Show Posts

This section allows you to view all posts made by this member. Note that you can only see posts made in areas you currently have access to.


Messages - Edward Reid

Pages: 1 ... 5 6 [7]
91
Investors - LC / only A/B notes available?
« on: September 23, 2015, 10:48:00 AM »
As of a few minutes ago -- 10:40 EDT -- only A and B notes are available. I was startled when my normal search said "none available", so I expanded it -- relaxed every single filter to show all notes available, double-checked and triple-checked the Interest Rate filter. First there were 246 A/B loans, and over a few minutes that dropped (no surprise) to 245, then 244. Absolutely no C/D/E/F/G -- easy to scan the list because of the colors.

What's going on? Where did the C notes go, not to mention all the lower grades?

Edward

92
In regards to the underlined above. LendingClub's stats show where each grade, on average, ends up with chargeoffs/defaults. AdjustedNAR/ANAR incorporates those charge offs (and lates) at your *current* point in time.

Ah, got it. I should also be paying attention to the "historical returns" on my account summary page, conveniently right under the ANAR ... I suppose I was thrown off because it's not shown quite in parallel. Apparently that's even personalized based on class distribution, though I suspect not by term.

Thanks,

Edward

93
Investors - LC / Re: New lows for LC stock
« on: August 28, 2015, 03:47:30 PM »
If the stock price of LC continues to fall, will it eventually have a negative effect on us loan investors?

As long as LC is solvent and is bringing in enough cash to operate properly -- in particular to collect payments -- then the stock price makes absolutely no difference to loan investors. It does not even matter to us whether LC makes a profit, as long as they can operate.

These days, stock prices are almost entirely based on emotions and impressions, not on fundamentals.

When I started investing in P2P loans, my gf's response was "oh, I heard about that on Cramer, do you think it's safe". Vast abyss. I own no individual securities, only funds, and I check them every few months. She is deep into monitoring the stock market hourly -- obsessed with it, to the point it's seriously interfering with our relationship, and she's putting a lot of money at risk unnecessarily. Took a long time to get across to her that I didn't give a whit about the stock price -- I actually did not even know it was a public company when I started P2P investing -- and that only the quality of the loans mattered to me.

Edward

94
Investors - LC / Re: Desired Grade Distribution
« on: August 28, 2015, 03:32:14 PM »
I started out looking for some diversification in grades, but centered on C-D. As I built my portfolio, I realized there was little point to this. For me, the sweet spot in terms of balance between return and risk is C-D based on current stats. However, looking at older stats, I saw that after the 2008-2009 downturn, D loans tanked badly -- even went into negative returns -- whereas C loans were much more stable. Since then I've only been looking at C grade.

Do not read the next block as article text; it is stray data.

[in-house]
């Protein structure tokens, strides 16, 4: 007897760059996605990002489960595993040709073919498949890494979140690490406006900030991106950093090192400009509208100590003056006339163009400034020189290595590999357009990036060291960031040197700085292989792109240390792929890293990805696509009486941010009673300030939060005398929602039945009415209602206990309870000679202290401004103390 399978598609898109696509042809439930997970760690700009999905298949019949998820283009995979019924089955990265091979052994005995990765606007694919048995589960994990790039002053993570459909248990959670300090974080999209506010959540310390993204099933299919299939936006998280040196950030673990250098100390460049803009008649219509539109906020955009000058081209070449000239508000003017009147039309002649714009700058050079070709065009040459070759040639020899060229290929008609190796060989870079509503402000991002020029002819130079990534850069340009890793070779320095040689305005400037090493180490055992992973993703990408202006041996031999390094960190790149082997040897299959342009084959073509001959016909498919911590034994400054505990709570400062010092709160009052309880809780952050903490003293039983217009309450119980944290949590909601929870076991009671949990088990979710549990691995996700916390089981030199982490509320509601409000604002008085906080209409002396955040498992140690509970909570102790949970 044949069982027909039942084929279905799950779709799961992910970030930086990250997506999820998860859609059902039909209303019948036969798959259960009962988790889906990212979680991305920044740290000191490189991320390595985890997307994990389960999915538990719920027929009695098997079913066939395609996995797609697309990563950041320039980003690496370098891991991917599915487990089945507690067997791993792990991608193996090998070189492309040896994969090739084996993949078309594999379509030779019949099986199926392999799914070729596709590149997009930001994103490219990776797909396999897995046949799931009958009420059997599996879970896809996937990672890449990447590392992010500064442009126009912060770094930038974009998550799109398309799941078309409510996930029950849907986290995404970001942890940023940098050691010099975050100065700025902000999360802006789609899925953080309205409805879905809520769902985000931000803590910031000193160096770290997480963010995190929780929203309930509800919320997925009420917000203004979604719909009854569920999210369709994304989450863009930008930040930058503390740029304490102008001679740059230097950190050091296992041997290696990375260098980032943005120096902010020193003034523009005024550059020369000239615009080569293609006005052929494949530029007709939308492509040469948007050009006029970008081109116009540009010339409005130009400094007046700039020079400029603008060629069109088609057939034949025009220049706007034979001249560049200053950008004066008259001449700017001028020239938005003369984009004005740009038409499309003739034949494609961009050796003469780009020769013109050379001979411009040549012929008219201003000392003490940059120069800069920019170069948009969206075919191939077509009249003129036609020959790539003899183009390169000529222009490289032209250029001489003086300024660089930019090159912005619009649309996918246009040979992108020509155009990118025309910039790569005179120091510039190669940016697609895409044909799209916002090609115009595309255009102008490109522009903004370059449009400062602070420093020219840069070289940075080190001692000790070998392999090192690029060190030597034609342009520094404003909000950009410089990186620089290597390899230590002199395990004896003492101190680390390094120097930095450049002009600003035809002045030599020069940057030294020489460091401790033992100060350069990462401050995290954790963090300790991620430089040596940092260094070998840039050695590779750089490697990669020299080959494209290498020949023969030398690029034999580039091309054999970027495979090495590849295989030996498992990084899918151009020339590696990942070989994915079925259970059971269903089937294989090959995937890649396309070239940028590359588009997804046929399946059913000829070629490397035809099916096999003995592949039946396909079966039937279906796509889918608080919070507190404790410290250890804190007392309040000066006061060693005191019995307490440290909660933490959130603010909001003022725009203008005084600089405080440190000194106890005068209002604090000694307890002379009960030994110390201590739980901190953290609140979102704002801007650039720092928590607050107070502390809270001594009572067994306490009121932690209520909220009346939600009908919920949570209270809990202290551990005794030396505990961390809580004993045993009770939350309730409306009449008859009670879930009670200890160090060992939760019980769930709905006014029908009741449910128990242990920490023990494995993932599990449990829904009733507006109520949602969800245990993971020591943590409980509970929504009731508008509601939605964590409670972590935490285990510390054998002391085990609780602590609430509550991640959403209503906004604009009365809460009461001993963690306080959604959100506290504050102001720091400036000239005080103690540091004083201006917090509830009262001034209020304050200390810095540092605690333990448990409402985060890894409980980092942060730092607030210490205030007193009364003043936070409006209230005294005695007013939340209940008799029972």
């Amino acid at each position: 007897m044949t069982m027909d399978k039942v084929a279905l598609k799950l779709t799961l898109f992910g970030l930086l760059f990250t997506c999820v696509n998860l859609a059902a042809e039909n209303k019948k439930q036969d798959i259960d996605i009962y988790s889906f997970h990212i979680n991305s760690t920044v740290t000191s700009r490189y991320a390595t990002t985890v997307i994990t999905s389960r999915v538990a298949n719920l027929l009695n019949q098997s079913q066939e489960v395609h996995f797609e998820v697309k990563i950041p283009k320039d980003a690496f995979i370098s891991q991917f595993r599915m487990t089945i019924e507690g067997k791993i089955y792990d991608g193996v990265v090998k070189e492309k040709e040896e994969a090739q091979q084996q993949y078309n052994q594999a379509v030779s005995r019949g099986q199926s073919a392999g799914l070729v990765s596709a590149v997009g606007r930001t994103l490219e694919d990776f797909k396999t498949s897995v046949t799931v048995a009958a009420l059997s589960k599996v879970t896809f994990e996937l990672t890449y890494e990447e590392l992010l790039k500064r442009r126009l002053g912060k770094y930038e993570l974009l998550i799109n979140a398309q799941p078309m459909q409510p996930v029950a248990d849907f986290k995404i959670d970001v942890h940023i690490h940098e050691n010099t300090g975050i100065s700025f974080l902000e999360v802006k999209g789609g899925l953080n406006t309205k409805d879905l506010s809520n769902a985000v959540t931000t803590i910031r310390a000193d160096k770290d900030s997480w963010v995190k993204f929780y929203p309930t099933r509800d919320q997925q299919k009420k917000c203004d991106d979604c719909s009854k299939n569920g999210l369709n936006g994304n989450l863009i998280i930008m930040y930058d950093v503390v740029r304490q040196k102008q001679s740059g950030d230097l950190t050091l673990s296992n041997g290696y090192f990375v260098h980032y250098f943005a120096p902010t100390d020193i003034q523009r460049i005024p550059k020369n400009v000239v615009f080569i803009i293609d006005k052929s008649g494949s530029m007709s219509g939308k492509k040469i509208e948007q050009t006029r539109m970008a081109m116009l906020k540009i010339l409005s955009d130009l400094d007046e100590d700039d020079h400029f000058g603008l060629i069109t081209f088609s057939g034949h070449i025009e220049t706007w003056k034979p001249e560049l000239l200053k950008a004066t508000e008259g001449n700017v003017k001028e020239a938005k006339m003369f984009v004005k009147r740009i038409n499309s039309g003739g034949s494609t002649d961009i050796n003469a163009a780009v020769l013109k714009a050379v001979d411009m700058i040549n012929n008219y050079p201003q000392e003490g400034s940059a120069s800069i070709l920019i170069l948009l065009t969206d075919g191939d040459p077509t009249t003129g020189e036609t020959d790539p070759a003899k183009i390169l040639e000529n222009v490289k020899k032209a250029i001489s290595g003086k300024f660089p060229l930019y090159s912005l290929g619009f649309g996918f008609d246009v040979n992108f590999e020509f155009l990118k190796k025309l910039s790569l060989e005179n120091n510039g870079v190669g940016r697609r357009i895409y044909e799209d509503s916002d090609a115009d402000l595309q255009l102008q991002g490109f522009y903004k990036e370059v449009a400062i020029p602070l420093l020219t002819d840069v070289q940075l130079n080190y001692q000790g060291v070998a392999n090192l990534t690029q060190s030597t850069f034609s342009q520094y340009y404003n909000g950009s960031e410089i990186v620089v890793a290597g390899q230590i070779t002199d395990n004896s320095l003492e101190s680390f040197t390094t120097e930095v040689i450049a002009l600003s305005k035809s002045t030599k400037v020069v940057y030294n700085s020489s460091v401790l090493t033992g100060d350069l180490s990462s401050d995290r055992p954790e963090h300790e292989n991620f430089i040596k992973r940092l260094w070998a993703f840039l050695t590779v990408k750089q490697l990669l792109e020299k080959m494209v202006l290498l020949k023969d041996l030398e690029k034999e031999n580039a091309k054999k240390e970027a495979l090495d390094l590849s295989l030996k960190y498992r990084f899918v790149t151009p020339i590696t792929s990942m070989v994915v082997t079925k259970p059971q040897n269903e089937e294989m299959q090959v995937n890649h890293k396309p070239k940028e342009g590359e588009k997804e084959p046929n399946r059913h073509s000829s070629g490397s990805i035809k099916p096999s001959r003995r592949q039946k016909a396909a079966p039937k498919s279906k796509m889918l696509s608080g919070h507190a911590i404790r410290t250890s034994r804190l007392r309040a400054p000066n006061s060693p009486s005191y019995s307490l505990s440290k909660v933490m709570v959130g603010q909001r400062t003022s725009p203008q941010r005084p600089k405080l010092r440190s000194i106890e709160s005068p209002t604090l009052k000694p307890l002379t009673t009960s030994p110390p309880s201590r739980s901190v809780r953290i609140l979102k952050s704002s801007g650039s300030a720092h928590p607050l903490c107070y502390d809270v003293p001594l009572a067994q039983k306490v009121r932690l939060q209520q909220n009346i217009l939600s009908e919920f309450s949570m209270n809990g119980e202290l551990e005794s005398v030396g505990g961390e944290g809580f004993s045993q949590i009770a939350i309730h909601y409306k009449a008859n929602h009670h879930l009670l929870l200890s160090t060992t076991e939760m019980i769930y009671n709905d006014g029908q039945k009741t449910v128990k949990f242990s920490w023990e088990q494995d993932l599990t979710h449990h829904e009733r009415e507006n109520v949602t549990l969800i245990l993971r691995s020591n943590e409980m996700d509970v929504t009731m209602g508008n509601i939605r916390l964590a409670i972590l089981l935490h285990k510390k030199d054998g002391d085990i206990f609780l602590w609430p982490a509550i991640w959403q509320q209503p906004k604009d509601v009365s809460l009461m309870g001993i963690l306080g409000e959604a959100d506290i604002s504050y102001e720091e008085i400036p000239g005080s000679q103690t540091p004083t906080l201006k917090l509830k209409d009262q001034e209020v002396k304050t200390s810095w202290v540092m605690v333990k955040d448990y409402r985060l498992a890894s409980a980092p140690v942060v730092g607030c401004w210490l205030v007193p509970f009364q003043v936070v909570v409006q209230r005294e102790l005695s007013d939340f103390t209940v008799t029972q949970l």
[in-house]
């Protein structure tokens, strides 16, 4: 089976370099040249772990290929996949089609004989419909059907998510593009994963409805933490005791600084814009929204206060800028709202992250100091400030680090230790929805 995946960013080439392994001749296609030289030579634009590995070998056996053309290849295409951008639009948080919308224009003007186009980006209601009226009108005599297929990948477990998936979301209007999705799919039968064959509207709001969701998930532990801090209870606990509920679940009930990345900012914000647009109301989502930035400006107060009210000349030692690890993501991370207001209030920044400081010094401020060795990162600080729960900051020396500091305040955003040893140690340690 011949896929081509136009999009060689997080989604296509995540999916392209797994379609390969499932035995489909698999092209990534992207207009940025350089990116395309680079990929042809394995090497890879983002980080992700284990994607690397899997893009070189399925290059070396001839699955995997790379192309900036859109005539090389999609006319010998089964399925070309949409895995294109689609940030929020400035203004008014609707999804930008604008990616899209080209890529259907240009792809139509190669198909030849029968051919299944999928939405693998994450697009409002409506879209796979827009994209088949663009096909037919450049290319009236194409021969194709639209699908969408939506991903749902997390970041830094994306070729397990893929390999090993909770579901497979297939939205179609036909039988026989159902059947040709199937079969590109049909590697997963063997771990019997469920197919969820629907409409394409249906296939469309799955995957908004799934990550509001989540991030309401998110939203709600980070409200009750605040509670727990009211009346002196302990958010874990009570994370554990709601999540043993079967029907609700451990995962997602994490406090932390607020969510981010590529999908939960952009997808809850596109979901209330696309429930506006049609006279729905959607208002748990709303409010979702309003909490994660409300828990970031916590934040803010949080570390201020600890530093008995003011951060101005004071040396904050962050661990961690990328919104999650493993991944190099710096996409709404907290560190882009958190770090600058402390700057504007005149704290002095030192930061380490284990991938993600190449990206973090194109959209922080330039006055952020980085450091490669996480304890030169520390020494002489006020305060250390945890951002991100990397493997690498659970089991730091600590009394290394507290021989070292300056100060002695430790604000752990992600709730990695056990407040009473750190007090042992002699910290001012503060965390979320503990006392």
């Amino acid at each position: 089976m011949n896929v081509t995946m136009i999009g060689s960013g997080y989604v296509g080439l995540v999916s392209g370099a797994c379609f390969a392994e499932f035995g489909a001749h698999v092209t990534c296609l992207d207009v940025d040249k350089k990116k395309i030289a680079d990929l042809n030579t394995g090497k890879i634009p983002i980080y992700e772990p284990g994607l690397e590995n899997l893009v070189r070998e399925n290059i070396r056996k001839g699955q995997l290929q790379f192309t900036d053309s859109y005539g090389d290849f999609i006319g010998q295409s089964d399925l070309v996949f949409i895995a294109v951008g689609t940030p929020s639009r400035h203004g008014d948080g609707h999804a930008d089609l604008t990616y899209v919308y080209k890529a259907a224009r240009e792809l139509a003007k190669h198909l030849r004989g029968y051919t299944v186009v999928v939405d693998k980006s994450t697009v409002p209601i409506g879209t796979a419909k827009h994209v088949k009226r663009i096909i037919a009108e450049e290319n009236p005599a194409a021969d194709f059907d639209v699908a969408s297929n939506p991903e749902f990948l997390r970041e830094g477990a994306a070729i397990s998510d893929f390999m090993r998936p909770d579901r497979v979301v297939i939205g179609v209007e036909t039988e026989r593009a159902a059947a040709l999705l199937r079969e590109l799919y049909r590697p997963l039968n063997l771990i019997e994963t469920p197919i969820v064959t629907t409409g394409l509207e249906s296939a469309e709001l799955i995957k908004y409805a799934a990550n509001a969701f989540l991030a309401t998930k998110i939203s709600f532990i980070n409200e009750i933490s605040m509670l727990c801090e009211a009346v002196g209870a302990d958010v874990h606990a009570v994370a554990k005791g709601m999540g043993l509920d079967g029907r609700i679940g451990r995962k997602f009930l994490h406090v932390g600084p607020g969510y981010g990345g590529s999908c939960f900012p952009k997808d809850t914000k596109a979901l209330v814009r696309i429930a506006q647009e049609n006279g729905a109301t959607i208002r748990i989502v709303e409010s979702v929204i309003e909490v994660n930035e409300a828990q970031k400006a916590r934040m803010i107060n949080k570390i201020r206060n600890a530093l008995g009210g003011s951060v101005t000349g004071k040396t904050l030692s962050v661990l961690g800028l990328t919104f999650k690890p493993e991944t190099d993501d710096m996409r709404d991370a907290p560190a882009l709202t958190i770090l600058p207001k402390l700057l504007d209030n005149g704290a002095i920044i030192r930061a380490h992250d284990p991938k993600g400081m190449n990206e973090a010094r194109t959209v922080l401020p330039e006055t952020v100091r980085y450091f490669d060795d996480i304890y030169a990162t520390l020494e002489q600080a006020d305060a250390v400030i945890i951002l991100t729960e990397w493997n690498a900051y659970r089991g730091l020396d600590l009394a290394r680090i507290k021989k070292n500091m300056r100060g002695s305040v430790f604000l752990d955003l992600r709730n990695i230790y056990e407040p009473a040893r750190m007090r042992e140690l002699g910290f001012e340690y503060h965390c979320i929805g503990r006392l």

Of course, this is based on my situation. Those who can afford to gamble a bit more buy a lot of E-F notes. You see that in some of the distributions posted -- those investors have few A-B notes. Someone who needs to be more conservative should stick to A-B notes -- adding riskier notes does not diversify them, but merely increases their risk.

I'm also almost entirely in 60-month notes. My time horizon is long enough for that, and I like the higher returns. Even if returns should change so that 36-months notes are better, I'm not stuck for all that long.

I have a couple hundred notes. I started out with 25s but switched to 100s, and I'm looking to move toward all 100s. That will take five years due to having bought a lot of five-year 25s, and by that time I might have a bit more to invest, and increase the note size as I build up. The diversification charts show that owning more than 200 notes reduces the variation in performance very little, and more than 500 virtually not at all, so my goal is to keep the ratio of total investment to note size between 200 and 500. I'll probably stay at the lower end (fewer notes) so that I can take more time studying the ones I invest in.

Edward

95
Here's mine. Very young account -- max age barely 4 months. No blue dot on the chart because average age < 3 months. Looks much better than "similar" accounts but that's probably because mine is mostly 60-month, and I don't see any way to compare by term.

I'm a little confused by one thing on the Understanding page: my ANAR is 13.63% and my WAIR is 13.10%. How can ANAR be greater than WAIR? I realize that since all my notes are current, I have no downward adjustments on that score. But I figure with the fee taking a chunk, that alone should pull the ANAR down. Is it just a matter of payment timing? Or what?

And is there a way to get a NAR that's adjusted for predicted future charge-offs, even when all notes are current right now? ANAR is nice but it's still only a snapshot, not a prediction based on all available information. I understand uncertainty very well, so I realize that no computation is going to tell me what my return is going to be tomorrow (much less over five years), but it still seems that historical data on chargeoffs could be usefully incorporated. OK, maybe this should be in another thread, so feel free to ignore me and and eventually I'll do that.  8)

Edward

Pages: 1 ... 5 6 [7]